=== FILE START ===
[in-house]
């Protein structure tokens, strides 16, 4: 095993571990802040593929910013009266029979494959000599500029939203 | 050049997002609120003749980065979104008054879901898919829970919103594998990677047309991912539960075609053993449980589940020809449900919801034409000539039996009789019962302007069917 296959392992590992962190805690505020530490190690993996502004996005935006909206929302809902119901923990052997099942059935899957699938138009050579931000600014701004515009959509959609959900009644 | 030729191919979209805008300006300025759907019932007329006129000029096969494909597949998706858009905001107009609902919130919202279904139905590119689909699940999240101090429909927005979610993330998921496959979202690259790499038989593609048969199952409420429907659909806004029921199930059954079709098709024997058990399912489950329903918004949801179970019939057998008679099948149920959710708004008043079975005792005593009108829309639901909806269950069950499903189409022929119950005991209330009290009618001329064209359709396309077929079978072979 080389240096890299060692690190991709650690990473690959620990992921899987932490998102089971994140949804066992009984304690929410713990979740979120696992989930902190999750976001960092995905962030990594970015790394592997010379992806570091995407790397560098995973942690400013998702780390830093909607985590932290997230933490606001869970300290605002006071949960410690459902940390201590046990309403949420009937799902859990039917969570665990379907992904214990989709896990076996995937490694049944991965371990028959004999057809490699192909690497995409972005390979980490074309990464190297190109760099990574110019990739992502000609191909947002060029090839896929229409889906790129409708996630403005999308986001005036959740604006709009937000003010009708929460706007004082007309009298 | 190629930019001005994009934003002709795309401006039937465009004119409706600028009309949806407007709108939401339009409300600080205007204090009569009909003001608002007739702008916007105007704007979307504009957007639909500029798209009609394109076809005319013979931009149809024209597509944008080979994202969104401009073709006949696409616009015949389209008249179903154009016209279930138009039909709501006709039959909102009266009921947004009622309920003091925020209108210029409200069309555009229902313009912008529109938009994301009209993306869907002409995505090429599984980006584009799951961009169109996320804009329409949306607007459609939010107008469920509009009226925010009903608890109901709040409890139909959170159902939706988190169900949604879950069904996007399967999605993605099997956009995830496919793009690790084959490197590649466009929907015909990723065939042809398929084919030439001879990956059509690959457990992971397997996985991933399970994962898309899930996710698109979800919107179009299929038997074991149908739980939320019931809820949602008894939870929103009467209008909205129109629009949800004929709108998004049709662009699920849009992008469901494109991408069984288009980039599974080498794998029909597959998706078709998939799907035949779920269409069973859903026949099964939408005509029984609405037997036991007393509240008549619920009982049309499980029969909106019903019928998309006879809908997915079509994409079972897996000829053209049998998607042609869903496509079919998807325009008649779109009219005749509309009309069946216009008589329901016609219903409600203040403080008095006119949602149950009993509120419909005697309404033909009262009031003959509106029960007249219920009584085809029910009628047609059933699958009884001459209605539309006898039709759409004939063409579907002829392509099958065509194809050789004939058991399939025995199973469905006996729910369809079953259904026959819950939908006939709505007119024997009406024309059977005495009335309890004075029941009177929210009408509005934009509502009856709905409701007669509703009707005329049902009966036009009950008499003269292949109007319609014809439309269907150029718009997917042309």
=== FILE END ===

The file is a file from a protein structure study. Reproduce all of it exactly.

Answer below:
[in-house]
């Protein structure tokens, strides 16, 4: 095993571990802040593929910013009266029979494959000599500029939203 | 050049997002609120003749980065979104008054879901898919829970919103594998990677047309991912539960075609053993449980589940020809449900919801034409000539039996009789019962302007069917 296959392992590992962190805690505020530490190690993996502004996005935006909206929302809902119901923990052997099942059935899957699938138009050579931000600014701004515009959509959609959900009644 | 030729191919979209805008300006300025759907019932007329006129000029096969494909597949998706858009905001107009609902919130919202279904139905590119689909699940999240101090429909927005979610993330998921496959979202690259790499038989593609048969199952409420429907659909806004029921199930059954079709098709024997058990399912489950329903918004949801179970019939057998008679099948149920959710708004008043079975005792005593009108829309639901909806269950069950499903189409022929119950005991209330009290009618001329064209359709396309077929079978072979 080389240096890299060692690190991709650690990473690959620990992921899987932490998102089971994140949804066992009984304690929410713990979740979120696992989930902190999750976001960092995905962030990594970015790394592997010379992806570091995407790397560098995973942690400013998702780390830093909607985590932290997230933490606001869970300290605002006071949960410690459902940390201590046990309403949420009937799902859990039917969570665990379907992904214990989709896990076996995937490694049944991965371990028959004999057809490699192909690497995409972005390979980490074309990464190297190109760099990574110019990739992502000609191909947002060029090839896929229409889906790129409708996630403005999308986001005036959740604006709009937000003010009708929460706007004082007309009298 | 190629930019001005994009934003002709795309401006039937465009004119409706600028009309949806407007709108939401339009409300600080205007204090009569009909003001608002007739702008916007105007704007979307504009957007639909500029798209009609394109076809005319013979931009149809024209597509944008080979994202969104401009073709006949696409616009015949389209008249179903154009016209279930138009039909709501006709039959909102009266009921947004009622309920003091925020209108210029409200069309555009229902313009912008529109938009994301009209993306869907002409995505090429599984980006584009799951961009169109996320804009329409949306607007459609939010107008469920509009009226925010009903608890109901709040409890139909959170159902939706988190169900949604879950069904996007399967999605993605099997956009995830496919793009690790084959490197590649466009929907015909990723065939042809398929084919030439001879990956059509690959457990992971397997996985991933399970994962898309899930996710698109979800919107179009299929038997074991149908739980939320019931809820949602008894939870929103009467209008909205129109629009949800004929709108998004049709662009699920849009992008469901494109991408069984288009980039599974080498794998029909597959998706078709998939799907035949779920269409069973859903026949099964939408005509029984609405037997036991007393509240008549619920009982049309499980029969909106019903019928998309006879809908997915079509994409079972897996000829053209049998998607042609869903496509079919998807325009008649779109009219005749509309009309069946216009008589329901016609219903409600203040403080008095006119949602149950009993509120419909005697309404033909009262009031003959509106029960007249219920009584085809029910009628047609059933699958009884001459209605539309006898039709759409004939063409579907002829392509099958065509194809050789004939058991399939025995199973469905006996729910369809079953259904026959819950939908006939709505007119024997009406024309059977005495009335309890004075029941009177929210009408509005934009509502009856709905409701007669509703009707005329049902009966036009009950008499003269292949109007319609014809439309269907150029718009997917042309």